All my posts about Roger Shuler — the "Legal Schnauzer" blogger subjected to an unconstitutional preliminary injunction prohibiting him from blogging — are collected under a "Roger Shuler" tag.
One of Roger Shuler's loudest complaints has been that Shelby County Sheriff's deputies pulled him over for the purpose of serving him with papers in Robert J. Riley, Jr.'s defamation suit against him.
Shuler sees that — law enforcement stopping his car and detaining him, however briefly, for the purpose of serving him in a civil case – as a violation of his Fourth Amendment rights against unreasonable search and seizure. In my In my first post on the subject I pointed out that, regrettably, it probably isn't a Fourth Amendment violation — as part of the Great War on Drugs, the Supreme Court long ago decided that police may make pretextual stops. That is to say, police who wish to ask you questions, or sniff about your car, or otherwise develop probable cause to arrest you or search your car, may stop you for any traffic violation they (purportedly) observe even if under normal circumstances they would not bother to do so. Having stopped you, they may then talk to you and observe you and your car in an effort to develop sufficient cause to take further investigative steps. That doctrine probably allows Shelby County Sheriff's deputies to stop Shuler for a purported traffic violation and, as long as they are lawfully in contact with him, serve him with papers.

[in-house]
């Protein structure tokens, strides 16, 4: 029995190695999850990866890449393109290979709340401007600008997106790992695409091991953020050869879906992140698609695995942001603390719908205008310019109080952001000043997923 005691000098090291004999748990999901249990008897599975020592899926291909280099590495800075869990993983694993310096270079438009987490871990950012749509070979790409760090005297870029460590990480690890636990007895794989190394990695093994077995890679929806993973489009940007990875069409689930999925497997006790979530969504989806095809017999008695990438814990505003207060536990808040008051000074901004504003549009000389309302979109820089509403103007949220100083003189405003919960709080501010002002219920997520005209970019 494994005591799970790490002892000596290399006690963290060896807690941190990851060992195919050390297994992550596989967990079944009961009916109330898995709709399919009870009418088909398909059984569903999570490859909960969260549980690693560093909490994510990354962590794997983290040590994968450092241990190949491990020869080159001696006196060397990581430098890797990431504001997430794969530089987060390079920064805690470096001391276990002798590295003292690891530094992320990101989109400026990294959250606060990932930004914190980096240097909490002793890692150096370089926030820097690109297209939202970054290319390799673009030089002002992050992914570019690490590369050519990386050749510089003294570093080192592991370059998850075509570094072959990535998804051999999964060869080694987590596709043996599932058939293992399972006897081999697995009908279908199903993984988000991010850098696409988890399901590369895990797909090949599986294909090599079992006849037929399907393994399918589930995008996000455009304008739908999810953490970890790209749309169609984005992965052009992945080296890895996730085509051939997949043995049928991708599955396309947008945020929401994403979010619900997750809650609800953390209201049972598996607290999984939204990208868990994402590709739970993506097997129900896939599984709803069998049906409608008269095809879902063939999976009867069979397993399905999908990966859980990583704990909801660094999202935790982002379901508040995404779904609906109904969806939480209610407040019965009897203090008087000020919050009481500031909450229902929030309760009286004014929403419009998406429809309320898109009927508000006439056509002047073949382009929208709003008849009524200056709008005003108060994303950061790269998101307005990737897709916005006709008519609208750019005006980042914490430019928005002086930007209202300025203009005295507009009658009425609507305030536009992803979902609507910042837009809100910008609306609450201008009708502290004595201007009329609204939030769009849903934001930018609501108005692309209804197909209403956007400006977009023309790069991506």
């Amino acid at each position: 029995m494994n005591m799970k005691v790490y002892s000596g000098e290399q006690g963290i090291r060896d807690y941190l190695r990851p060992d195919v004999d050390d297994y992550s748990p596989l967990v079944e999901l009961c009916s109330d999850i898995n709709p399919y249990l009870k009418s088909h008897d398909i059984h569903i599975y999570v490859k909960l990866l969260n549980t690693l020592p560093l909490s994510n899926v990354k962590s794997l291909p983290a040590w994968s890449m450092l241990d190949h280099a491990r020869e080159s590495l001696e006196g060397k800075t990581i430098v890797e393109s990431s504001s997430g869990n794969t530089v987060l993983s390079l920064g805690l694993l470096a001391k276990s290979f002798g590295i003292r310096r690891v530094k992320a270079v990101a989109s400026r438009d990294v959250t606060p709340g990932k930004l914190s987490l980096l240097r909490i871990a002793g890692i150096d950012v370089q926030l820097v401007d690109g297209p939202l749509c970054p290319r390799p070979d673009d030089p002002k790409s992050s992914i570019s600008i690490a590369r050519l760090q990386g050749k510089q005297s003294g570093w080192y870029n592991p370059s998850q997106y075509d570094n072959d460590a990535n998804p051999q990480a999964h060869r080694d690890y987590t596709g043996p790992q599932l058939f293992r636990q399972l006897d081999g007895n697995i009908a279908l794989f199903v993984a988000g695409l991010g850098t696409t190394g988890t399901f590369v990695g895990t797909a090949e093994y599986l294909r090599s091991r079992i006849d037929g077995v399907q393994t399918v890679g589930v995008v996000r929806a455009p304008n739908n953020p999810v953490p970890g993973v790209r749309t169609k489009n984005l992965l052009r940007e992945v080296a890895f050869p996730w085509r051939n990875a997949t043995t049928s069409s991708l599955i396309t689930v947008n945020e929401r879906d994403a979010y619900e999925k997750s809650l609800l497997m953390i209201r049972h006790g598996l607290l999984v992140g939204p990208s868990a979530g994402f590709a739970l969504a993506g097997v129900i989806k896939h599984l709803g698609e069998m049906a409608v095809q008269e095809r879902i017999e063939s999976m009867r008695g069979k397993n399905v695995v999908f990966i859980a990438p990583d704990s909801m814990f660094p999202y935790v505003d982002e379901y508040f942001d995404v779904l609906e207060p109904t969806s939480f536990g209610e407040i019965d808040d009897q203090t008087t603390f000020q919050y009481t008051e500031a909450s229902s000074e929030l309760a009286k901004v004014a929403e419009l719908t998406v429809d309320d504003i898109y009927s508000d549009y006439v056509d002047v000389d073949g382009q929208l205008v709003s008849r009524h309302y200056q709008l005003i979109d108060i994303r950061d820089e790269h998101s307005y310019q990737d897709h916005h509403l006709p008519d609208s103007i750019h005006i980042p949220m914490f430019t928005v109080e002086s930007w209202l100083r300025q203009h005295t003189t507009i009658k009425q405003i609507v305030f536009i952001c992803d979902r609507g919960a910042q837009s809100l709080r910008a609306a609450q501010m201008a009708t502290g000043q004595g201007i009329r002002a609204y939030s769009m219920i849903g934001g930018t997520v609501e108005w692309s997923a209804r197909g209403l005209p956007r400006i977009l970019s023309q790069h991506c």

What I did not anticipate is how brazen law enforcement has become about this sort of thing. A helpful tipster sent me the Shelby County Sheriff's return of service and log of service attempts. The log generally supports the assertion (admitted by Shuler) that Shuler was evading service of process, which is part of the pattern of nutty pro se conduct that contributed to his trouble. But it also contains this entry describing the eventual traffic stop:
CONDUCTED A PRETEXT TRAFFIC STOP ON SHULER'S BLUE NISSAN AFTER OBSERVING IT ROLL THRU STOP SIGN AT MAC lAN/ KEITH DR; STOP WAS AT NORTH SHELBY LIBRARY; WARNING ISSUED FOR TRAFFIC VIOLATION AND BOTH PARTIES WERE SERVED WITH PAPERS, WHICH THEY DISCARDED IN THE PARKING LOT AS THEY LEFT.
Thanks to the United States Supreme Court, law enforcement can feel free to admit that their traffic stops are pretextual. Thanks, War on Drugs!
Last 5 posts by Ken White
- No, The Grand Junction Daily Sentinel Shouldn't Sue Over "Fake News" - February 20th, 2017
- Lawsplainer: The Eleventh Circuit Protects Doctors' Right To Ask About Guns - February 17th, 2017
- Eleventh Circuit Revisits Florida Law Banning Doctors From Asking About Guns, And I Can't Even - February 16th, 2017
- Erdoğan and the European View of Free Speech - February 10th, 2017
- Still Annoying After All These Years: A Petty Government Story - February 9th, 2017